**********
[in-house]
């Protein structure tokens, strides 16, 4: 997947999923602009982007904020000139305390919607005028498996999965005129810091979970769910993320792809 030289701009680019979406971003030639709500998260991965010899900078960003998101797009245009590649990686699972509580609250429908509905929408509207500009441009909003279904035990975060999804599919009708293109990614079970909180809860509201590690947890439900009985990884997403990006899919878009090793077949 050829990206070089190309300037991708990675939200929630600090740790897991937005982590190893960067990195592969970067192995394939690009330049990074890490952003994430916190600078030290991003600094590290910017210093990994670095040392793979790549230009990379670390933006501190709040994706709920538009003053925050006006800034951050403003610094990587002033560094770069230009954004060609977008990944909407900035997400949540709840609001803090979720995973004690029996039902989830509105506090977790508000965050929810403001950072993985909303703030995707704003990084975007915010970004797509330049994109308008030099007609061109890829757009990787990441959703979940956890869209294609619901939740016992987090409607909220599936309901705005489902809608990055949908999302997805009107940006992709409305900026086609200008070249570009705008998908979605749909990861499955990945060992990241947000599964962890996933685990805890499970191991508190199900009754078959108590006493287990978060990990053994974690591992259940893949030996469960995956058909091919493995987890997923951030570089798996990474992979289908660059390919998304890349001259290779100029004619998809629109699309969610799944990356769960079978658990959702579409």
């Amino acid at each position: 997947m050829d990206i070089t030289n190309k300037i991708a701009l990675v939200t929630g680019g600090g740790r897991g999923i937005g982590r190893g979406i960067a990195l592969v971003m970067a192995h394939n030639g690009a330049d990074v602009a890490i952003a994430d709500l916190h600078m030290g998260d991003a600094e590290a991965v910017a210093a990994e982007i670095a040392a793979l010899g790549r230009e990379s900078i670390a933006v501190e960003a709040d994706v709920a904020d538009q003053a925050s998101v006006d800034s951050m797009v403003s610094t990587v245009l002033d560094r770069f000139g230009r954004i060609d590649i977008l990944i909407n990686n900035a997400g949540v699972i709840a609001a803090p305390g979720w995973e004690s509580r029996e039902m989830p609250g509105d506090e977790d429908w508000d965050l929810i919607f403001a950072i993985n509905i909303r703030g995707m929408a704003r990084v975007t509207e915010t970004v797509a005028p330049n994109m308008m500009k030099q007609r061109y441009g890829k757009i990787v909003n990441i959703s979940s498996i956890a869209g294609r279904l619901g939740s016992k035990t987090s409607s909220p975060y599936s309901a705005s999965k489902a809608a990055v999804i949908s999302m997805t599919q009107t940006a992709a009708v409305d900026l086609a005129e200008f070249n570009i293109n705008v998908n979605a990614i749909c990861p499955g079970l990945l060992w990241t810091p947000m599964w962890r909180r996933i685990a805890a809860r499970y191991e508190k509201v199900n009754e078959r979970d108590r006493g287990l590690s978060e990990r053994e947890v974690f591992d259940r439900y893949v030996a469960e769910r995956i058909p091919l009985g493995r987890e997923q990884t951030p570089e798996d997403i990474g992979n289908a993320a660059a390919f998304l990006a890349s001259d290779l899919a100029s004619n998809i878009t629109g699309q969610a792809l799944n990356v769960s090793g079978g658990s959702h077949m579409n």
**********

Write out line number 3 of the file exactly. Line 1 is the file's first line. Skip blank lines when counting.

């Amino acid at each position: 997947m050829d990206i070089t030289n190309k300037i991708a701009l990675v939200t929630g680019g600090g740790r897991g999923i937005g982590r190893g979406i960067a990195l592969v971003m970067a192995h394939n030639g690009a330049d990074v602009a890490i952003a994430d709500l916190h600078m030290g998260d991003a600094e590290a991965v910017a210093a990994e982007i670095a040392a793979l010899g790549r230009e990379s900078i670390a933006v501190e960003a709040d994706v709920a904020d538009q003053a925050s998101v006006d800034s951050m797009v403003s610094t990587v245009l002033d560094r770069f000139g230009r954004i060609d590649i977008l990944i909407n990686n900035a997400g949540v699972i709840a609001a803090p305390g979720w995973e004690s509580r029996e039902m989830p609250g509105d506090e977790d429908w508000d965050l929810i919607f403001a950072i993985n509905i909303r703030g995707m929408a704003r990084v975007t509207e915010t970004v797509a005028p330049n994109m308008m500009k030099q007609r061109y441009g890829k757009i990787v909003n990441i959703s979940s498996i956890a869209g294609r279904l619901g939740s016992k035990t987090s409607s909220p975060y599936s309901a705005s999965k489902a809608a990055v999804i949908s999302m997805t599919q009107t940006a992709a009708v409305d900026l086609a005129e200008f070249n570009i293109n705008v998908n979605a990614i749909c990861p499955g079970l990945l060992w990241t810091p947000m599964w962890r909180r996933i685990a805890a809860r499970y191991e508190k509201v199900n009754e078959r979970d108590r006493g287990l590690s978060e990990r053994e947890v974690f591992d259940r439900y893949v030996a469960e769910r995956i058909p091919l009985g493995r987890e997923q990884t951030p570089e798996d997403i990474g992979n289908a993320a660059a390919f998304l990006a890349s001259d290779l899919a100029s004619n998809i878009t629109g699309q969610a792809l799944n990356v769960s090793g079978g658990s959702h077949m579409n």